A new study shows that German youth are highly motivated and pragmatic about the future despite the country's economic recession. But all those positive feelings evaporate when it comes to voting and politics.
Young, ambitious, smart and can't be bothered with politics
Young people in Germany are responding to raised expectations and societal challenges with optimism and the eagerness to prove themselves. At the same time their interest in politics is plummeting.
Those are the conclusions reached by the 14th Shell study released in Berlin on Monday. The study has been carried out every two years since 1952 by the energy concern Shell, which contracts leading research institutes to document youth perspectives and attitudes.
This time more than 2,500 young people between the ages of 12 and 25 were questioned about their living situations, values and attitudes about politics.
This is about me and my life
The Bielefeld sociologist Klaus Hurrelmann (photo), one of the experts who carried out the study, said that today's younger generation has completed a fundamental change in values that began in the 1990s.
The motto for the future is "rising up instead of giving up". Career and power, family and security, creativity and performance have now become more important for youth, he said.
"The "me" association" of this generation "is very pronounced", he said.
Family affairs minister welcomes values of youth
The federal minister for family affairs Christine Bergmann of the Social Democratic Party praised the pragmatism and readiness to perform of today’s youth.
"Ideology is out, taking action is in", she said and pointed towards the huge number of young people who have turned out to help in the ongoing flood catastrophes in Germany.
The study also concludes that young women are especially ambitious today and want to reconcile career, children and a family. Bergmann said that was proof that traditional role models have changed.
Who cares about politics
But despite the good news that Germany’s youth is a dynamic lot at a time when the economy is down in the dumps, their level of political apathy as shown by the study has alarmed experts.
Only slightly more than a third of those interviewed described themselves as "interested in politics" and only about 35 percent are sure that they want to participate in the elections. Despite the fact that a large majority said that they consider democracy a good governing system, many are critical of the system.
Of particular note, said Hurrelmann, is the fact that several east German youth surveyed expressed criticism of today's lifestyles and the lack of personal opportunities.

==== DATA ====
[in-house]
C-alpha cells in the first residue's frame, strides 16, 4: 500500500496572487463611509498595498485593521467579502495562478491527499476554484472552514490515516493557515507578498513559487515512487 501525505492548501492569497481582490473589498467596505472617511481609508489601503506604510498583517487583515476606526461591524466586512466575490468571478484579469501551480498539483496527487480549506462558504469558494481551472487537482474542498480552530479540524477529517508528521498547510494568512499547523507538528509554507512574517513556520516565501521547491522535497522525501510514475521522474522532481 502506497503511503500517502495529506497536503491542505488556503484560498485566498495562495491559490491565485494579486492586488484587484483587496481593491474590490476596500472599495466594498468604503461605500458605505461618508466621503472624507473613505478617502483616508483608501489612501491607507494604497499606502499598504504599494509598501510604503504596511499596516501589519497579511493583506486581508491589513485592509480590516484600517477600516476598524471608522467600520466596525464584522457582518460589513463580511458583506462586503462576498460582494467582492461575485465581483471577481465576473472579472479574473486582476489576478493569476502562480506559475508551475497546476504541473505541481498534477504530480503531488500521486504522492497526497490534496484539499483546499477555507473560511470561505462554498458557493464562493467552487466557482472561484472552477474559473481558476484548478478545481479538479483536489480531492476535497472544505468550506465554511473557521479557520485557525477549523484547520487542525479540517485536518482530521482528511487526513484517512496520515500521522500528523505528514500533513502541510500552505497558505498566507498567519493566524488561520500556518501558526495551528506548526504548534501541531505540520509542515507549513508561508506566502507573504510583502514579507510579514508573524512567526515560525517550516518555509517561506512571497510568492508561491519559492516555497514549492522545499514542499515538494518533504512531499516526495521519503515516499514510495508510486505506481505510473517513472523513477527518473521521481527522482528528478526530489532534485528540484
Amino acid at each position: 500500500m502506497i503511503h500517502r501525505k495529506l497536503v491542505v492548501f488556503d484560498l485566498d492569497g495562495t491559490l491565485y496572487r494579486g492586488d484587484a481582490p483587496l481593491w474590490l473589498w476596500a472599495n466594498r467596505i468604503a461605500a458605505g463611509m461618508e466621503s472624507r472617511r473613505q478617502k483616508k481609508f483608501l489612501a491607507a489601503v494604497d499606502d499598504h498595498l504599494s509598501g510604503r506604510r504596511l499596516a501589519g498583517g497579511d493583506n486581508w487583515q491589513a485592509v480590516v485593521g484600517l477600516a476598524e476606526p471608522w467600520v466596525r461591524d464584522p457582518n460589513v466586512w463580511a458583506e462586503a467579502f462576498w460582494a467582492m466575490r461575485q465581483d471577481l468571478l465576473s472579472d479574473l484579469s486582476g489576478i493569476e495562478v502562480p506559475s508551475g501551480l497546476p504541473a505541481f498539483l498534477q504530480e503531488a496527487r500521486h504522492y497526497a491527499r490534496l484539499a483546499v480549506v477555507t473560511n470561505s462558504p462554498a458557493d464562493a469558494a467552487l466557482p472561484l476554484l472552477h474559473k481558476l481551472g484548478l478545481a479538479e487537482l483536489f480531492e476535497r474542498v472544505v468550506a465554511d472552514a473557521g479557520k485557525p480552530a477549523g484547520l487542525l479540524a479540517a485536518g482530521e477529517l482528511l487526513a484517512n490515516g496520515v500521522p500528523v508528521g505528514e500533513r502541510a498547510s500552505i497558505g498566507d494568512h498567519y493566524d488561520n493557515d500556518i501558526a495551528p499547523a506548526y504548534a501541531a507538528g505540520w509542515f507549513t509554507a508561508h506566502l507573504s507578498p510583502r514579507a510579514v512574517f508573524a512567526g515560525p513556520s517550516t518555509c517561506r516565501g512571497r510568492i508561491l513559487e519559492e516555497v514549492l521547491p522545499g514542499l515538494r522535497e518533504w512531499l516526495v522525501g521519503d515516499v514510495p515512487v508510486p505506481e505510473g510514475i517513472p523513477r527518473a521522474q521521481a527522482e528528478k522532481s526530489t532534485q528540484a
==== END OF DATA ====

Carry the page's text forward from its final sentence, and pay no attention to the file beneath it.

The study also points out that though trust in political parties is at an all-time low, the majority of young people would choose a big political party if it came to that.
For instance, trust in the Green Party, the present governing coalition partner – once one that attracted young people to its ranks – has continually fallen when contrasted with level of young support in the 1980s and 90s.
What can I get out of it?
But despite the low political interest, young people are politically active when it comes to youth-related interests or organisation of hobbies.
The authors of the study have concluded that the decisive factor is whether the political involvement is linked with personal gains.
That’s the reason why clubs, study organisations or self-organised groups enjoy popularity among young people as opposed to citizens’ initiatives and organisations such as Greenpeace or Amnesty International.
Either too diffident or too agressive
Almost half the youth surveyed have not managed to cope with demands at school and in their professions.
The study divided youth into four types when it comes to rising to challenges: "confident doers", "pragmatic idealists", "hesitant inconspicuous kinds" and "robust materialists".
Hurrelmann says that the "hesitant and inconspicuous types" react to undesirable personal situations with resignation and apathy. They are widely found in the east and weak social groups.
In contrast to that group, Hurrelmann describes the "materialists," who predominantly consist of males, as demonstrating frightening strength. "They want power, a high standard of living and hedonism, but they don’t want to do anything for it" he says in the study.
This is where violence, hostility towards foreigners and extremism is most likely to take root, he said.